Skip to main content

Dolby Digital

Under Maintenance

The content in this entry is incomplete & is in the process of being completed.

Dolby Digital is a family of both lossless and lossy audio compression algorithms and technologies.

Format Overview


Originally known as Dolby Digital, AC-3 was first released in 1991 to provide digital 5.1 sound in cinemas from 35mm film reels. AC-3 is notable for being the first audio codec to make use of the “Modified Discrete Cosine Transform” algorithm. The codec has seen widespread use an adoption, due to its prevalence in DVDs, TV, and Blu-rays as a surround codec.

Dolby Digital Surround EX

Like Dolby’s earlier Pro Logic technology, Dolby Digital Surround EX matrixes a sixth, centre back surround channel into the left and right surround channels of a 5.1 stream, allowing for a 6.1 mix to be unfolded when played on a 6.1 or 7.1 system with EX decoding. This technology is fully backwards compatible with existing AC-3 decoders, producing the standard 5.1 stream. Surround EX was first introduced in 1999 with the release of “Star Wars: Episode I – The Phantom Menace”.


Often referred to as “Dolby Digital Plus”, E-AC-3 is the successor to Dolby’s earlier AC-3 codec, featuring support for higher bitrates (6,144kbps vs 640kbps), more channels (15 vs 5), and additional coding tools allowing for more efficient encoding. E-AC-3 can be found in the short-lived HD-DVD format, Blu-ray discs, and as the main surround codec for most streaming services, particularly if Dolby Atmos is used. Contrary to popular belief, E-AC-3 is not backwards compatible with AC-3, rather Dolby mandates that all E-AC-3 decoders can also decode standard AC-3 content. As E-AC-3 is an optional codec on Blu-ray, all discs encoded with E-AC-3 encode the first 5.1 channels as AC-3, with the additional rear channels/Atmos content being encoded as E-AC-3.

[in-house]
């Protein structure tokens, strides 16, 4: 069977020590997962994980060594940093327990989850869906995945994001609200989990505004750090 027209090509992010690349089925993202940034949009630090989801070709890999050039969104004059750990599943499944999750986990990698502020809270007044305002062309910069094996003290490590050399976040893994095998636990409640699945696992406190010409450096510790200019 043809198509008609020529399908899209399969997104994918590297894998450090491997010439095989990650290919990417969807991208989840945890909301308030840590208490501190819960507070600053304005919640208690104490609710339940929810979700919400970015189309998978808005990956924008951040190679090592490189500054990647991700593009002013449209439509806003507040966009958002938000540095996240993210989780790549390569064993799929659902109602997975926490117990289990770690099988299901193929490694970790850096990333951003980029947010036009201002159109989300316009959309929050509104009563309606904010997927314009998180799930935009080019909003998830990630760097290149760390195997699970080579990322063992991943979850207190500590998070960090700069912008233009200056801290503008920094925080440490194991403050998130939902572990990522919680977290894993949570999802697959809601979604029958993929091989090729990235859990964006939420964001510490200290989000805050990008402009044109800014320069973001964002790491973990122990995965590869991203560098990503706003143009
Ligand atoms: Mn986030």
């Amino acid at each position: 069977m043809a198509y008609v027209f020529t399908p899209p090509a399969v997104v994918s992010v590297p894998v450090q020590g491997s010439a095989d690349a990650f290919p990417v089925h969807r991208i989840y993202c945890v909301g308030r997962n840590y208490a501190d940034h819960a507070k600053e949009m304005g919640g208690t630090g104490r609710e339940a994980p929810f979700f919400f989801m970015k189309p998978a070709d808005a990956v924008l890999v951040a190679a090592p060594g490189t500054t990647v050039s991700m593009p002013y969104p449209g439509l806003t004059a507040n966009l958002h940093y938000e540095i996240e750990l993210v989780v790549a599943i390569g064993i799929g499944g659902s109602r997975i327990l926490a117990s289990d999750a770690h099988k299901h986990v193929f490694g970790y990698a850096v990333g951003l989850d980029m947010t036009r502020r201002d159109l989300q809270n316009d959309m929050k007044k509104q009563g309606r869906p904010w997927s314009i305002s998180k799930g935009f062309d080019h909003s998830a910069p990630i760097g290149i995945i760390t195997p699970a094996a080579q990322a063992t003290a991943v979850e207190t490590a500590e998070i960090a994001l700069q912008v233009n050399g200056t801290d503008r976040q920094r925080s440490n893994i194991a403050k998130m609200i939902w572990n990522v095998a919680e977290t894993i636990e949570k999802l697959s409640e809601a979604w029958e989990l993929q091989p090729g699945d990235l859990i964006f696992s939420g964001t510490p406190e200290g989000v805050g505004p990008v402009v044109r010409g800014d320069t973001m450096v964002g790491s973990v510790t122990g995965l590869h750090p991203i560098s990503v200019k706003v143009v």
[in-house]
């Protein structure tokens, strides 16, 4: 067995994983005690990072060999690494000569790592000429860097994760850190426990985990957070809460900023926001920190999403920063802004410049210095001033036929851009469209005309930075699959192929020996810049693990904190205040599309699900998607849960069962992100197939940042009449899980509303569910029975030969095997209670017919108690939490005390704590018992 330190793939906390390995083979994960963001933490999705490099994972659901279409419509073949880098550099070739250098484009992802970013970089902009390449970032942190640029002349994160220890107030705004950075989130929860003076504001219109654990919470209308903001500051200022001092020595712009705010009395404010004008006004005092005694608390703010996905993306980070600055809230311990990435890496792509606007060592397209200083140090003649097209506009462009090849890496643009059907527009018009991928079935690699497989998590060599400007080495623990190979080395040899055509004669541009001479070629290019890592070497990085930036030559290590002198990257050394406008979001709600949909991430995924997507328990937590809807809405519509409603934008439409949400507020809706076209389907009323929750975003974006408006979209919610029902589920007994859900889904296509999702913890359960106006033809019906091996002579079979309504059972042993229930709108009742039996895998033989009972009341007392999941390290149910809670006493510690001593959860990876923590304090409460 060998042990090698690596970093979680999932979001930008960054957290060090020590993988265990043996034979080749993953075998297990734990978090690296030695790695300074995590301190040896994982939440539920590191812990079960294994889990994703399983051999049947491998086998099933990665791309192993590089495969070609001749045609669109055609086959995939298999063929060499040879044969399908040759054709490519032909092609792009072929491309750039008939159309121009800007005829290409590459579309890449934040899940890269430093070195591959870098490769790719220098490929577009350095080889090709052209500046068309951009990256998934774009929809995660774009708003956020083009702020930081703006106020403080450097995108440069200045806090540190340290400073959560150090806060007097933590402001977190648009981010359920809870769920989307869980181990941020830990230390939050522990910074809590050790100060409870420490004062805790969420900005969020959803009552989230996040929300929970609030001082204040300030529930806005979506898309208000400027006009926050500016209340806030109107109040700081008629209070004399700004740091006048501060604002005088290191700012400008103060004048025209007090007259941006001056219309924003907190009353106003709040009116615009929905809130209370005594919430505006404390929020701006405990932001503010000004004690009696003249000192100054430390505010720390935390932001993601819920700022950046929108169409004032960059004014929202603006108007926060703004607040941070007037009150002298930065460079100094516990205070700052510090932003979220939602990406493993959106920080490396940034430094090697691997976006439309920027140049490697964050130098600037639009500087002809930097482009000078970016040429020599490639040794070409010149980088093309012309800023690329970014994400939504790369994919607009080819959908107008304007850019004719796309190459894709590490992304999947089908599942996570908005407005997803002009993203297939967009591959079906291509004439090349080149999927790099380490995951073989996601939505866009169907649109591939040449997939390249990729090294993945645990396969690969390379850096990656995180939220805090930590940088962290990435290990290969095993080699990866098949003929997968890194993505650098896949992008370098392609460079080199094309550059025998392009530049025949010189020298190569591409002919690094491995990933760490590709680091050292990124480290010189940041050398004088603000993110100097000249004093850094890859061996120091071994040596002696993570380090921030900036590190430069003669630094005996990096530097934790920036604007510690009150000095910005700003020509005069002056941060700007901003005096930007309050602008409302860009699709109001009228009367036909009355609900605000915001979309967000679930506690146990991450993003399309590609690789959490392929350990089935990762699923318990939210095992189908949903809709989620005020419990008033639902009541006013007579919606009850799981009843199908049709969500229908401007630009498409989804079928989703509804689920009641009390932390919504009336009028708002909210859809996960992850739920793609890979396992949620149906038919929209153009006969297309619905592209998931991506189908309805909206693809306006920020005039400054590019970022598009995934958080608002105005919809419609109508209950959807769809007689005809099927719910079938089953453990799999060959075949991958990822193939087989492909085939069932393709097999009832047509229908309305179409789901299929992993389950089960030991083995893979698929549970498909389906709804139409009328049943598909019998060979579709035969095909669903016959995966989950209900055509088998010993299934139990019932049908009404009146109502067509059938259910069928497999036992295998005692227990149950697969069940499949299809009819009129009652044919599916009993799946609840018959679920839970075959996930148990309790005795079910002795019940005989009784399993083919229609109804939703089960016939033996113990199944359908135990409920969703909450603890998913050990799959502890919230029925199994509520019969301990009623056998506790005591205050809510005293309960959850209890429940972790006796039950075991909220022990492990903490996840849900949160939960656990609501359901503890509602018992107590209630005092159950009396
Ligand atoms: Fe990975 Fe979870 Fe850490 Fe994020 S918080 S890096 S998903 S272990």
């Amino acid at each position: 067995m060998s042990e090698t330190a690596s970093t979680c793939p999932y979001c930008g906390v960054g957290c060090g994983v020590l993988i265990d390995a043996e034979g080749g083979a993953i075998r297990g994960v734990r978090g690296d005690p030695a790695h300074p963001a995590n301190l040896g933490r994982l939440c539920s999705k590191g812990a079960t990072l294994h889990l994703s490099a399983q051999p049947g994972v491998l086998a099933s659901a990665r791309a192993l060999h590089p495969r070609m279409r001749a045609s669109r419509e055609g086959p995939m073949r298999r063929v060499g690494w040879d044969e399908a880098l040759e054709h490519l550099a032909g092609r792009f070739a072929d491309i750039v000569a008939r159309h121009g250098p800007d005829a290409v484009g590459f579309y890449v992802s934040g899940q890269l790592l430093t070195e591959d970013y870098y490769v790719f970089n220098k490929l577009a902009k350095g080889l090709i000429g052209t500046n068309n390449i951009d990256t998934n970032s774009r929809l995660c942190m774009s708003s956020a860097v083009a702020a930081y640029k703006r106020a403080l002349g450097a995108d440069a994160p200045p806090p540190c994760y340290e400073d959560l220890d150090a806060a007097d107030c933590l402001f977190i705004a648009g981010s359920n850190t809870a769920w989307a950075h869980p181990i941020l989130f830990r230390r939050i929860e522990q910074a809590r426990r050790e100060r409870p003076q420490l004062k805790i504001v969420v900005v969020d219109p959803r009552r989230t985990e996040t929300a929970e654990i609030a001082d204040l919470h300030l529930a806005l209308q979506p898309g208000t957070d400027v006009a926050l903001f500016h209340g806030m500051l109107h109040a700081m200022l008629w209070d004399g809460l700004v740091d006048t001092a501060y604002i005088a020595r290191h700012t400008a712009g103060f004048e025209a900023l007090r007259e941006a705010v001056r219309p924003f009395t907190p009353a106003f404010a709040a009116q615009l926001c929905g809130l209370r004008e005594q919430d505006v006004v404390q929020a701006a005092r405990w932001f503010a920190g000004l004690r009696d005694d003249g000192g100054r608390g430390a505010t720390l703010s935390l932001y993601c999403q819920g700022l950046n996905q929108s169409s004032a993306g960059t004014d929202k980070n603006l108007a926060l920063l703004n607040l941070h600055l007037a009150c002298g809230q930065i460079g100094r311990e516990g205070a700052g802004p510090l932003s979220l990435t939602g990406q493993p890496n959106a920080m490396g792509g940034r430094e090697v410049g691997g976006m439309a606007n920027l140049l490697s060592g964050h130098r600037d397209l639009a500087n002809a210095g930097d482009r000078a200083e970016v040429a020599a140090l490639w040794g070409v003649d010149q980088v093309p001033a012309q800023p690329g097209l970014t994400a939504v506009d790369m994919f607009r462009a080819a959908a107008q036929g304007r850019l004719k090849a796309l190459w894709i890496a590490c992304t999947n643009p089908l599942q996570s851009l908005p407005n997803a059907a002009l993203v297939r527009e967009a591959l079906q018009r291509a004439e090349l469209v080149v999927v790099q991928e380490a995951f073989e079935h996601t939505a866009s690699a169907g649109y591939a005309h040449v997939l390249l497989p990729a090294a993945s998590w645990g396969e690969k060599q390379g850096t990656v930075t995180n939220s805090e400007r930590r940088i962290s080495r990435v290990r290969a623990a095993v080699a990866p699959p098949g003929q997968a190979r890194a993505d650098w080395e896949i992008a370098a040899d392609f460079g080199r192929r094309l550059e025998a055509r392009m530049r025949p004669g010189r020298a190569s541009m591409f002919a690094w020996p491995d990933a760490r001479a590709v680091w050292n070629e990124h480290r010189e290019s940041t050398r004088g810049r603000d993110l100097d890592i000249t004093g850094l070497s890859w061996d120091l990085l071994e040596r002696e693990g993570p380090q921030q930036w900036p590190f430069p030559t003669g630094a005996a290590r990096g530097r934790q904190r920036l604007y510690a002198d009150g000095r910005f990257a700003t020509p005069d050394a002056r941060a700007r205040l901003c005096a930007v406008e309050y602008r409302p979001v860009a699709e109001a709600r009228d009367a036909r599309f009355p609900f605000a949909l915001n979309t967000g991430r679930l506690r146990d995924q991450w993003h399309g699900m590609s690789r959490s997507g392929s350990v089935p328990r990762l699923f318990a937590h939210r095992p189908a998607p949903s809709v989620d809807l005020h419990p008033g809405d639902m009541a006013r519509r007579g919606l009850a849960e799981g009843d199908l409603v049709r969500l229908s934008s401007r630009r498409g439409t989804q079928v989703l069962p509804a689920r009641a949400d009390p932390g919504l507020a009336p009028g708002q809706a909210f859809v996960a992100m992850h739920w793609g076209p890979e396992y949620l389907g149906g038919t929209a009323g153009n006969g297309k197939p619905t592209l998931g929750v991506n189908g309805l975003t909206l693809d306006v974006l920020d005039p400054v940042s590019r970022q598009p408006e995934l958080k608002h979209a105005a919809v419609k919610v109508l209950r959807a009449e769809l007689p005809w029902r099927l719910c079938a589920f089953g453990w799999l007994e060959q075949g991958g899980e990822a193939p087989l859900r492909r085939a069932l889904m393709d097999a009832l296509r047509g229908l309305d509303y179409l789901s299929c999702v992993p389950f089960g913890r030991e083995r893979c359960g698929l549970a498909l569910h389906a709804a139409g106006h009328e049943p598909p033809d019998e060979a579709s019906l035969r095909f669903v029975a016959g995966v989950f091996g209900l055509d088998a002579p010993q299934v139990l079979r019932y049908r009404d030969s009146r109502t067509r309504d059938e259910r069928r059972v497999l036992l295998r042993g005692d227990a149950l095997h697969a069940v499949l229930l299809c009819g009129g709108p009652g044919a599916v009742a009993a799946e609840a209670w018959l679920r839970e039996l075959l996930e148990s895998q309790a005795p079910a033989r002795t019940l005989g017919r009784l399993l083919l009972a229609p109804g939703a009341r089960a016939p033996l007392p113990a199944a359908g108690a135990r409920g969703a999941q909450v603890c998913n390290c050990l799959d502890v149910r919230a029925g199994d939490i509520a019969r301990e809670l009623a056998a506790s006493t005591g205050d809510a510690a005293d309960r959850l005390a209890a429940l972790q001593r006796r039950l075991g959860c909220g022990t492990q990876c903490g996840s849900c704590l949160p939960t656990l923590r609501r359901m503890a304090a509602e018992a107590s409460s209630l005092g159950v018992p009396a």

Dolby’s TrueHD is a lossless multi-channel audio codec based on Meridian’s Lossless Packing (MLP) codec, although the two aren’t compatible with each other. TrueHD is mainly used on Blu-ray and supports Dolby Atmos’s spatial audio data. The TrueHD specification supports up to 16 audio channels (although the Blu-ray specification limits this to 7.1) with a sample rate of 192KHz and a bit depth of 24 bits. As TrueHD is an optional codec on Blu-ray, each TrueHD steam includes a backup AC-3 stream encoded alongside it for compatibility purposes. Since 2010, Dolby TrueHD has seen a decline in usage in favour of DTS-HD Master Audio on Blu-ray discs, but has seen a slight resurgence as the codec used for Dolby Atmos audio, but DTS-HD MA is still more common on non-Atmos titles.


To be added.


To be added.